What Size Air Conditioner Do I Need For My Home?

CHOOSING THE RIGHT SIZED AIR CONDITIONER FOR YOUR HOME.

Choosing the right sized air conditioner for your home is more than just installing one like your old system. There are many factors to consider, including whether or not your old system was right for your home in the first place. There are many other factors about your cooling needs that can directly affect the performance, efficiency, and the energy usage of your air conditioning system. In addition to your own needs and cooling preferences, there are several varieties of central air conditioning systems; different brands, efficiency ratings, sizes, and even installation requirements that you must consider.

In order to make an educated decision on the type of new air conditioning system you need for your home, you will need the aid of an experience HVAC technician, and understand the cooling cycle an air conditioning goes through. Completing an air conditioning cycle is an important factor in the efficiency and the accurate sizing of a unit in your home.

Cooling Cycle and How Air Conditioners Work

Your air conditioner is a part of a whole HVAC (Heating, Ventilation, Air Conditioning) system. Generally, a central air conditioning system is comprised of two parts: an outdoor unit (where the compressor and condenser coil are located) and an indoor unit that is mounted above your furnace heater (where the expansion valve and evaporator coil are housed).

Air conditioning happens when a refrigerant (or “coolant”) is cycled from a gas to a liquid and back again through the use of pressure. The refrigerant begins this cycle as a low-temperature, low-pressurized gas; when you’re a/c is turned on, it is compressed into a high-temperature, high-pressurized gas in the outdoor unit. It then moves into the condenser coil where the gas is cooled to a liquid but remains in a high-pressurized state.

Next it is sent indoors and passes through the expansion valve to the evaporator coil. The expansion valve controls the flow of the liquid into evaporator coil. The liquid refrigerant is able to expand inside of the evaporator coil as the pressure on it lessens and converts back to a gas. The evaporator coil then cools the gas to 7 degrees Celsius (44.6 degrees Fahrenheit). Once the transformation is complete, the gas refrigerant is then returned back to the outside unit where it begins the cycle over again.

At the same time, air taken in through intake vents around your home, and passed through air filters. It is blown over the evaporator coil as the coil is cooling the gas. Any humidity in the air is condensed to water as it passes over the coils and drips into a condensation pan. This is how the air in your home is cooled (and dehumidified). Once it is cooled over the coils, the air is circulated through vents in your home. This is called a cooling cycle.

The cooling cycle is repeated until the desired temperature is reached. Once the thermostat informs your system that the temperature in the home matches the temperature set, the air conditioner ceases further cycles and goes dormant until the temperature in the home raises.

It is important that your air conditioner is able to accurately complete a cooling cycle – and the size of the unit installed for your home will dictate if the system is able to do so.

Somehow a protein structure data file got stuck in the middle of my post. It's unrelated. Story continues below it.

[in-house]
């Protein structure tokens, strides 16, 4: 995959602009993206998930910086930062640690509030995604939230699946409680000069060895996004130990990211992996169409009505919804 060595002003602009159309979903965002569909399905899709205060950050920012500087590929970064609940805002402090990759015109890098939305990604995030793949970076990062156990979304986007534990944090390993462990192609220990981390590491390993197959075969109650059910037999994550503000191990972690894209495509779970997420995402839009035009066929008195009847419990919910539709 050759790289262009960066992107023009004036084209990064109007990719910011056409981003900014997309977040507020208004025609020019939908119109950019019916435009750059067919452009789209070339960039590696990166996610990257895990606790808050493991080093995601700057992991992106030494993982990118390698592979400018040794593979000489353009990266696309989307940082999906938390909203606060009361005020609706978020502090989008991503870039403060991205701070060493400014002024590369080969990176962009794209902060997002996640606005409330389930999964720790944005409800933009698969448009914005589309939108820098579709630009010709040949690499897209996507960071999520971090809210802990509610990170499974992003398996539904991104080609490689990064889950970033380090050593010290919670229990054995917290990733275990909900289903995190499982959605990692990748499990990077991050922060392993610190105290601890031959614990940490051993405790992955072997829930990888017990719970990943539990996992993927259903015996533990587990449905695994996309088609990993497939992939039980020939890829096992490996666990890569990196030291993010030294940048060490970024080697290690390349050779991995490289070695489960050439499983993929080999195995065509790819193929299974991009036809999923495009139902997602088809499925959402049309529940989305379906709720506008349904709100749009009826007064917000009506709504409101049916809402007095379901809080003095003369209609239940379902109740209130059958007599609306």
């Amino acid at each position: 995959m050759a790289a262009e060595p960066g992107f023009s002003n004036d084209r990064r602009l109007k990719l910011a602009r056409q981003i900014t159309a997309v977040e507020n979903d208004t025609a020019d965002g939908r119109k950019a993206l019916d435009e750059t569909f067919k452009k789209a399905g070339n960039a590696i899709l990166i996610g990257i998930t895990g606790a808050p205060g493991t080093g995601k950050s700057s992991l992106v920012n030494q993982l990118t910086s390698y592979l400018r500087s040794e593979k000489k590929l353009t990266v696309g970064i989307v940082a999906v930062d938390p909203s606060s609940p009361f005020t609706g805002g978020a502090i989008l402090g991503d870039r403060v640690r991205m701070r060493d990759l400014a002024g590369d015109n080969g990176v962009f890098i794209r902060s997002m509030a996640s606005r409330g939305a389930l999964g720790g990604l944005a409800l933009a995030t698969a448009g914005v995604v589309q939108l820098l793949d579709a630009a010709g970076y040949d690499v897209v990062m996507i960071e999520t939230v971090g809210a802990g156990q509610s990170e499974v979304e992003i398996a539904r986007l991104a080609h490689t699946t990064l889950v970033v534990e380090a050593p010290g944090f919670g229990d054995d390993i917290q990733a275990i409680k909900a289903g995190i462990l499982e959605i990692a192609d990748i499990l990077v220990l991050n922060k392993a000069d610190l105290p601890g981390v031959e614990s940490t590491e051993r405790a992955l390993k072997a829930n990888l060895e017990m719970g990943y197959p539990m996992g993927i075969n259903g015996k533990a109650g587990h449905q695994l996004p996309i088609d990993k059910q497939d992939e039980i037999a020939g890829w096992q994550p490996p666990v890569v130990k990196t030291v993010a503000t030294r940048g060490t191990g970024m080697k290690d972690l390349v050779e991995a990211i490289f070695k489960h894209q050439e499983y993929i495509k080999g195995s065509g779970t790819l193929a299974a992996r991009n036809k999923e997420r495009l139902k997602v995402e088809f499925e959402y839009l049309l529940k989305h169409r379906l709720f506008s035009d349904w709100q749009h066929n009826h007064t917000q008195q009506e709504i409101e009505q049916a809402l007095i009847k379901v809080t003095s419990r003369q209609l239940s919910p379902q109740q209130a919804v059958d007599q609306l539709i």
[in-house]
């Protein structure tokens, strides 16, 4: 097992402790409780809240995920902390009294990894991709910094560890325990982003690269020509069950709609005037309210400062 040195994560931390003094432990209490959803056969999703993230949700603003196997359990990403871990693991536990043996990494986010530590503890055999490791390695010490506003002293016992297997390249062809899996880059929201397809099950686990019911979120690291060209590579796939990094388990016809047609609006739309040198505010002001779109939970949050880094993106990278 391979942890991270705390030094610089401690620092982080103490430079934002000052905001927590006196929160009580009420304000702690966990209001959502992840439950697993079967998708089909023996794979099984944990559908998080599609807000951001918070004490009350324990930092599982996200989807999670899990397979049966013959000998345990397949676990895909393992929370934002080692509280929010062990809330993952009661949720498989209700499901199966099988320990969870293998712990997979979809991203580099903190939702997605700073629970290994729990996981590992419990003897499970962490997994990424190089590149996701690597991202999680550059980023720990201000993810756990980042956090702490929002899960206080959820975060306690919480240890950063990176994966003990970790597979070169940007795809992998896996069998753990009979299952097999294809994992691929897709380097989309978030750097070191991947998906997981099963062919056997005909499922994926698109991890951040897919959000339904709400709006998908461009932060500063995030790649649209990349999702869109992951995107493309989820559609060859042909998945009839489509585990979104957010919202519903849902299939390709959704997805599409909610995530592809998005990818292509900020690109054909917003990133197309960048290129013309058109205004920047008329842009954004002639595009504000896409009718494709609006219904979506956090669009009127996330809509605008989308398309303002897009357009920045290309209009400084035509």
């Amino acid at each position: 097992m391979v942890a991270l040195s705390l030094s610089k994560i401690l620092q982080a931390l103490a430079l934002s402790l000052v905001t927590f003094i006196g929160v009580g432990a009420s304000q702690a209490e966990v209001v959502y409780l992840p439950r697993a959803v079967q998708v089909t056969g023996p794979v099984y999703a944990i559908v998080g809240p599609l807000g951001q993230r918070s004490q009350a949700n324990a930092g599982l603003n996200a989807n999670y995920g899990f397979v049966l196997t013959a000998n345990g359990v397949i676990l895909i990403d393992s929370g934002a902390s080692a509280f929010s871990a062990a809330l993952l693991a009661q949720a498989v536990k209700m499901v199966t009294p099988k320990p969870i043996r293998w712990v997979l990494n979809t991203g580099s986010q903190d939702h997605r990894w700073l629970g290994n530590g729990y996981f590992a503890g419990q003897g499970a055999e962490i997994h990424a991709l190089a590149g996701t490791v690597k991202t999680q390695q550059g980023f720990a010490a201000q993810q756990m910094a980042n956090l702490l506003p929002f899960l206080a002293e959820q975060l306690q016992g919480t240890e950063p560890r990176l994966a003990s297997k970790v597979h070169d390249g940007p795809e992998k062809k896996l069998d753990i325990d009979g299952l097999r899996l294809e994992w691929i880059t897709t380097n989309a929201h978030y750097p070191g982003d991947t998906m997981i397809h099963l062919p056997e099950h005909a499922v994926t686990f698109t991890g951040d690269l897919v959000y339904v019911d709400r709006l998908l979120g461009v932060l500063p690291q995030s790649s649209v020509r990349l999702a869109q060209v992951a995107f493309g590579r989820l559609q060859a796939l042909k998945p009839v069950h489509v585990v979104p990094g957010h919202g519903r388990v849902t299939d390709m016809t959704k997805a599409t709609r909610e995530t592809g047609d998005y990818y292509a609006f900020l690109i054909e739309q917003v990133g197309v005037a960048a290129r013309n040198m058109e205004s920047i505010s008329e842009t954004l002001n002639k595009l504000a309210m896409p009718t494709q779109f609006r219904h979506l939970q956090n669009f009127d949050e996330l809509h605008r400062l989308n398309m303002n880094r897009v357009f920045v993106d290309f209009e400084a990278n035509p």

Why The Size of Your Air Conditioner Matters

A correctly sized air conditioning unit will run a full cooling cycle, which will also keep your home cooled for longer.

An air conditioner that is too large will cool the air in your home quickly, but will shut off too soon (before a proper full cooling cycle is completed). Although being cooler, sooner may seem like a better idea, the building structure (e.g. walls or roof) of your home has not been adequately cooled and will allow the heat and humidity from outside to creep back in at a quicker rate (heat transfers to cooler areas). This will cause your system to continuously turn on over and over again to fight back against the heat constantly creeping in. The short answer is that over-sized systems will run for too short of a time too often.

An air conditioner that is too small will continuously run through cooling cycles in an attempt to reach the desired temperature but won’t be able to get the home cool enough to stop running. Your too small air conditioner will always be running inefficiently, raising your energy usage and your bill.

There are several factors that are considered by an HVAC technician when calculating the right size unit for your home such as:

  • The square footage of the home
  • The area of sun-exposed walls
  • The type and location of your windows
  • The age of your home
  • The amount of insulation (in the attic, around doors and windows)
  • Amount of shade provided by trees or shrubbery
  • Whether or not the ductwork is the right size and properly installed

Understanding TON and SEER Measurements on Your Air Conditioning Unit

The factors labeled above will help the HVAC technician determine the size of air conditioner you need, which is measured in TONs. The A/C measurement of TONs is a unit that measures the cooling capacity of the system. Another way to measure this is in BTUs. One TON of cooling is equal to 12,000 BTUs, or British Thermal Units per hour. So, if you select a 2-TON air conditioner, it is able to cool 36,000 BTUs per hour.

SEER on the other hand is the energy efficiency rating of a system; each system is given a rating between 12 and 23. Air conditioners of the same size, or tonnage, can have different SEER ratings a piece. The higher the rating, the more energy efficient; up to 5% more efficient per SEER. The State of Florida mandates that all air conditioners installed after 2015 be a 14 SEER or better.

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